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INDUSTRIAL ENGINEER – VOLUME 47, NUMBER 2
Net promoter score helped data and voice company improve dramatically
Some supply chain management practitioners are touting a metric that goes beyond complete or on-time shipped as well as back orders as a percent of sales, Forbes magazine reported.
The net promoter score (NPS) is based on the premise that your customers can be divided into promoters, passives and detractors. The underlying data comes from one question, How likely is it that you would recommend our company to a friend or colleague?
Customers respond on a scale of zero through 10, and tracking these groups can give you a clear measure of how your company performs through their eyes, according to the magazine.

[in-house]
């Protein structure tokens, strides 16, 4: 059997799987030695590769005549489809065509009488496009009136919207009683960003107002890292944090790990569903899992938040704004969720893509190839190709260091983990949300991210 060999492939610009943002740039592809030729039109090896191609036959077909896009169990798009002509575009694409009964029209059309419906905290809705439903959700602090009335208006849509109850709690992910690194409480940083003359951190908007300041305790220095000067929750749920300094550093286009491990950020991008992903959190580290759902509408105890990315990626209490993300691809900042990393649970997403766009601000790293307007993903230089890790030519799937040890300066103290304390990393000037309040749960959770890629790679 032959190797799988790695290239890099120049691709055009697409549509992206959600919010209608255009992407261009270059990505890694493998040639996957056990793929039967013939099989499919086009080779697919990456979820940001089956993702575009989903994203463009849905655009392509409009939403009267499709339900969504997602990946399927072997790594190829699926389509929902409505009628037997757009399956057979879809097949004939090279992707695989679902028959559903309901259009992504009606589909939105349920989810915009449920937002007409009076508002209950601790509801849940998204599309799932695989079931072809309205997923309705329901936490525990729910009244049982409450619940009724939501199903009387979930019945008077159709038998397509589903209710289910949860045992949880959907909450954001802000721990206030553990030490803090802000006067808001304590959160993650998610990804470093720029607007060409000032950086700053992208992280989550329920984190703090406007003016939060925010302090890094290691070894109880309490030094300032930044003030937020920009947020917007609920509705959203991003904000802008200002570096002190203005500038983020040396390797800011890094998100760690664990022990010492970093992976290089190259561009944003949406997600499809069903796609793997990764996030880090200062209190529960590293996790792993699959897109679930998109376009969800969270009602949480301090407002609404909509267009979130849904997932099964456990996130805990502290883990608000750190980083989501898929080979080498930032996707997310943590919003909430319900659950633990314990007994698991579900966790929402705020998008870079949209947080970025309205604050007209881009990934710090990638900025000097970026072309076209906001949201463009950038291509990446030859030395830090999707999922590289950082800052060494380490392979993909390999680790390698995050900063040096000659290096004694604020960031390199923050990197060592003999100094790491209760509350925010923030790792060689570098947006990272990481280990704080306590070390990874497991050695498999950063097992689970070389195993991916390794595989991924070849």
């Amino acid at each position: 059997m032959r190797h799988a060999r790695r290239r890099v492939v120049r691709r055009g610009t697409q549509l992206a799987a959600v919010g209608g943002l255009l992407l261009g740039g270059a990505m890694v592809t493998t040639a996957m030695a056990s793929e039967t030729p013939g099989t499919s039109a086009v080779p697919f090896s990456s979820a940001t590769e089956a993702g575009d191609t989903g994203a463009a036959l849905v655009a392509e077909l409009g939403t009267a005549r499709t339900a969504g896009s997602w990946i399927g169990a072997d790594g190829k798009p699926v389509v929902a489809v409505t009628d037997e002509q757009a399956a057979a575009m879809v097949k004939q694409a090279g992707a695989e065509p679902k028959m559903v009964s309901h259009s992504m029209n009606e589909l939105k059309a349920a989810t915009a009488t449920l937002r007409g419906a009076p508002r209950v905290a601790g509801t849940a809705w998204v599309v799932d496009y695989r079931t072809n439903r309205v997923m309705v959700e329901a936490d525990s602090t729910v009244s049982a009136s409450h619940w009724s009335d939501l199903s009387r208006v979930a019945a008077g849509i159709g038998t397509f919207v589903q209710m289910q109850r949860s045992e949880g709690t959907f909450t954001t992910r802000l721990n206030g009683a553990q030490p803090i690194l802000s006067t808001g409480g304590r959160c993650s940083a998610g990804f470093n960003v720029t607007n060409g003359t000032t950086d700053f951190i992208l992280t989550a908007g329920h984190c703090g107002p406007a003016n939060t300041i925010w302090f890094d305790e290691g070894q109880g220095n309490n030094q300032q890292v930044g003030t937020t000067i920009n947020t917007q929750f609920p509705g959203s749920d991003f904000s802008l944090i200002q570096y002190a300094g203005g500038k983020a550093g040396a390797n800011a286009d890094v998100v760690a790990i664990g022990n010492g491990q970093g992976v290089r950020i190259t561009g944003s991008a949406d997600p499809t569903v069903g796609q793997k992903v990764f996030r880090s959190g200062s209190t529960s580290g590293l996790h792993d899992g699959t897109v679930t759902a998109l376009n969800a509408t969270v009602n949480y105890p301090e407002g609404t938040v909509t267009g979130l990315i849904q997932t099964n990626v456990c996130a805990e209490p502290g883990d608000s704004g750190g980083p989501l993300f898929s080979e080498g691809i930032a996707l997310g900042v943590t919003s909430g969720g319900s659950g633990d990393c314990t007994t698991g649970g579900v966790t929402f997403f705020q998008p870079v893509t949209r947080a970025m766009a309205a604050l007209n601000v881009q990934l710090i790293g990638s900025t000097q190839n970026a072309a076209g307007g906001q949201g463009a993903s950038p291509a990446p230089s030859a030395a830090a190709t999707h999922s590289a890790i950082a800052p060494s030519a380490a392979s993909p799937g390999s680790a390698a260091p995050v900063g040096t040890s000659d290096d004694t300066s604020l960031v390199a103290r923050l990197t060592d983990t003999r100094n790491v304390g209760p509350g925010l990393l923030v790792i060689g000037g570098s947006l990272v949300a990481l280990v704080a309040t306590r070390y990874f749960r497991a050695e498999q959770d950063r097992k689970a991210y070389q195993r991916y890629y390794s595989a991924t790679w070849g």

Customers who score nine or 10 are promoters, enthusiasts who will continue to buy and are most likely to refer others, which can fuel your company’s growth. Passives score a seven or eight. Though they might be satisfied, they could succumb to offerings from the competition.
Those who score from zero to six are dissatisfied, and they can hamper growth through negative word-of-mouth.
Your company’s NPS comes from taking the percentage of customers who are promoters and subtracting the percentage who are detractors, according to the magazine, which gave an example of the metric via Avaya, which provides data and voice solutions.
Avaya, which promotes the use of NPS, implemented a program that increased on-time shipments from 86 percent to 94 percent and cut past due dollar shipments from $42 million to $9 million. The company used NPS to make sure it was moving in the right direction, and its net promoter score went from 27 to 44.
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